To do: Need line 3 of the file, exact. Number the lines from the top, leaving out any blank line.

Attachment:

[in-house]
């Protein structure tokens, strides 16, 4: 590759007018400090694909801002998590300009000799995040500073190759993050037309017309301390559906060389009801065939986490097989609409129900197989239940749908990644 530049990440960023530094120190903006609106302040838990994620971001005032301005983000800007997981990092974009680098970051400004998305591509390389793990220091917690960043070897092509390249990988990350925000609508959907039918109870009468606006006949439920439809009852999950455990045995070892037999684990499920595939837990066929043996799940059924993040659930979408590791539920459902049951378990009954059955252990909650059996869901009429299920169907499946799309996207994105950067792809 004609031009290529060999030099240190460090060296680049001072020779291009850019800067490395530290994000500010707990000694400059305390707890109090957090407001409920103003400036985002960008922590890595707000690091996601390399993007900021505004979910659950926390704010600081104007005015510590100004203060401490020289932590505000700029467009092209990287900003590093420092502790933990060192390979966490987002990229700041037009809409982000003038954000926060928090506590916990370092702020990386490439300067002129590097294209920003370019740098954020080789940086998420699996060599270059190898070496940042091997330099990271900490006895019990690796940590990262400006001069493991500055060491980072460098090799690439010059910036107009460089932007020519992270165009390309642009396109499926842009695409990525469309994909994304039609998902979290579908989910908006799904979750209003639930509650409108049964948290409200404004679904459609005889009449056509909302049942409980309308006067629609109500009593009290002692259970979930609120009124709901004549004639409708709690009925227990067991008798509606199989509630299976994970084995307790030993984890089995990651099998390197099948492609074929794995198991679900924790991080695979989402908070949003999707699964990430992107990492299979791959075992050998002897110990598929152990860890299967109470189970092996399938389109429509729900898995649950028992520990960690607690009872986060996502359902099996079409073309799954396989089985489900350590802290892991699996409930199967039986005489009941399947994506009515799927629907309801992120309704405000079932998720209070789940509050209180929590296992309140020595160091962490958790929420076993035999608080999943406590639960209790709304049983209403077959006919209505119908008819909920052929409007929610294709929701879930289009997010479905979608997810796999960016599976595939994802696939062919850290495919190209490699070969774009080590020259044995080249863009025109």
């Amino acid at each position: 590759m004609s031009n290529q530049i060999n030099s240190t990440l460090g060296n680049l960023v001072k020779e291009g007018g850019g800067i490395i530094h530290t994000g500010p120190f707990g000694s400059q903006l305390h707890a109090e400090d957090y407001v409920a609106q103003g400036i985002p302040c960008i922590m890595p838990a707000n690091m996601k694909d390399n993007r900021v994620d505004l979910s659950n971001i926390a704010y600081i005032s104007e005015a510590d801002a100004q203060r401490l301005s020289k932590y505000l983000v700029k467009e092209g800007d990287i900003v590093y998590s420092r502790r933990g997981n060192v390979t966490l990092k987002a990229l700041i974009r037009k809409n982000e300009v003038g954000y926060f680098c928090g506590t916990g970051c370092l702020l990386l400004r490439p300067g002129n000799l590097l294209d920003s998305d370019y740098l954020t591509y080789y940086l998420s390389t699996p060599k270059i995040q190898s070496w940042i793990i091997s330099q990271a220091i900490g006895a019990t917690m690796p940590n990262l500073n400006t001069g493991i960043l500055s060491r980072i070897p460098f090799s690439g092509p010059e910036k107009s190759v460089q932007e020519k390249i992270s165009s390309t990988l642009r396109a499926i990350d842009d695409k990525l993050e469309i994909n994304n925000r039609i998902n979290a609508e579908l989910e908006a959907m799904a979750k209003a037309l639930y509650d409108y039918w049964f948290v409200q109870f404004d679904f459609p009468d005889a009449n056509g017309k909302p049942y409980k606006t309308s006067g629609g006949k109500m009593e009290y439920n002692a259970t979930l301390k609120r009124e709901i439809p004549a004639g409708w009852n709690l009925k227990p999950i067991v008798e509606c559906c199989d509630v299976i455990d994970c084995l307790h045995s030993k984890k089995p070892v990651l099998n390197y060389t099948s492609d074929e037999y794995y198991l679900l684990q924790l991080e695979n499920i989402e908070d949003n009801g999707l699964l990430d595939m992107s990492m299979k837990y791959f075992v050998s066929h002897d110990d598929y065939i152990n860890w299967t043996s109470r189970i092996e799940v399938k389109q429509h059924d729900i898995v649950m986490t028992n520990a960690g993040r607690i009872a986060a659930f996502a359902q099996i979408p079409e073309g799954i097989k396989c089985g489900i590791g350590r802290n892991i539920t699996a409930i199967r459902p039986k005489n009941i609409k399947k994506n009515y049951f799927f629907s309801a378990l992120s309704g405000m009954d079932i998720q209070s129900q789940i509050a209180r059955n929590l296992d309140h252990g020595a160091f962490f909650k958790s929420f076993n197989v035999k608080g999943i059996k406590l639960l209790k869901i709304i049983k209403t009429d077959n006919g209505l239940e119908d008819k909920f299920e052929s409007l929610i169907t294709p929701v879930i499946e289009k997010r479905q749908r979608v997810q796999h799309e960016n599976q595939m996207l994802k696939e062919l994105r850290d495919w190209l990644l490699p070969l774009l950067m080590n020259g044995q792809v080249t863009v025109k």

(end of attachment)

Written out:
């Amino acid at each position: 590759m004609s031009n290529q530049i060999n030099s240190t990440l460090g060296n680049l960023v001072k020779e291009g007018g850019g800067i490395i530094h530290t994000g500010p120190f707990g000694s400059q903006l305390h707890a109090e400090d957090y407001v409920a609106q103003g400036i985002p302040c960008i922590m890595p838990a707000n690091m996601k694909d390399n993007r900021v994620d505004l979910s659950n971001i926390a704010y600081i005032s104007e005015a510590d801002a100004q203060r401490l301005s020289k932590y505000l983000v700029k467009e092209g800007d990287i900003v590093y998590s420092r502790r933990g997981n060192v390979t966490l990092k987002a990229l700041i974009r037009k809409n982000e300009v003038g954000y926060f680098c928090g506590t916990g970051c370092l702020l990386l400004r490439p300067g002129n000799l590097l294209d920003s998305d370019y740098l954020t591509y080789y940086l998420s390389t699996p060599k270059i995040q190898s070496w940042i793990i091997s330099q990271a220091i900490g006895a019990t917690m690796p940590n990262l500073n400006t001069g493991i960043l500055s060491r980072i070897p460098f090799s690439g092509p010059e910036k107009s190759v460089q932007e020519k390249i992270s165009s390309t990988l642009r396109a499926i990350d842009d695409k990525l993050e469309i994909n994304n925000r039609i998902n979290a609508e579908l989910e908006a959907m799904a979750k209003a037309l639930y509650d409108y039918w049964f948290v409200q109870f404004d679904f459609p009468d005889a009449n056509g017309k909302p049942y409980k606006t309308s006067g629609g006949k109500m009593e009290y439920n002692a259970t979930l301390k609120r009124e709901i439809p004549a004639g409708w009852n709690l009925k227990p999950i067991v008798e509606c559906c199989d509630v299976i455990d994970c084995l307790h045995s030993k984890k089995p070892v990651l099998n390197y060389t099948s492609d074929e037999y794995y198991l679900l684990q924790l991080e695979n499920i989402e908070d949003n009801g999707l699964l990430d595939m992107s990492m299979k837990y791959f075992v050998s066929h002897d110990d598929y065939i152990n860890w299967t043996s109470r189970i092996e799940v399938k389109q429509h059924d729900i898995v649950m986490t028992n520990a960690g993040r607690i009872a986060a659930f996502a359902q099996i979408p079409e073309g799954i097989k396989c089985g489900i590791g350590r802290n892991i539920t699996a409930i199967r459902p039986k005489n009941i609409k399947k994506n009515y049951f799927f629907s309801a378990l992120s309704g405000m009954d079932i998720q209070s129900q789940i509050a209180r059955n929590l296992d309140h252990g020595a160091f962490f909650k958790s929420f076993n197989v035999k608080g999943i059996k406590l639960l209790k869901i709304i049983k209403t009429d077959n006919g209505l239940e119908d008819k909920f299920e052929s409007l929610i169907t294709p929701v879930i499946e289009k997010r479905q749908r979608v997810q796999h799309e960016n599976q595939m996207l994802k696939e062919l994105r850290d495919w190209l990644l490699p070969l774009l950067m080590n020259g044995q792809v080249t863009v025109k």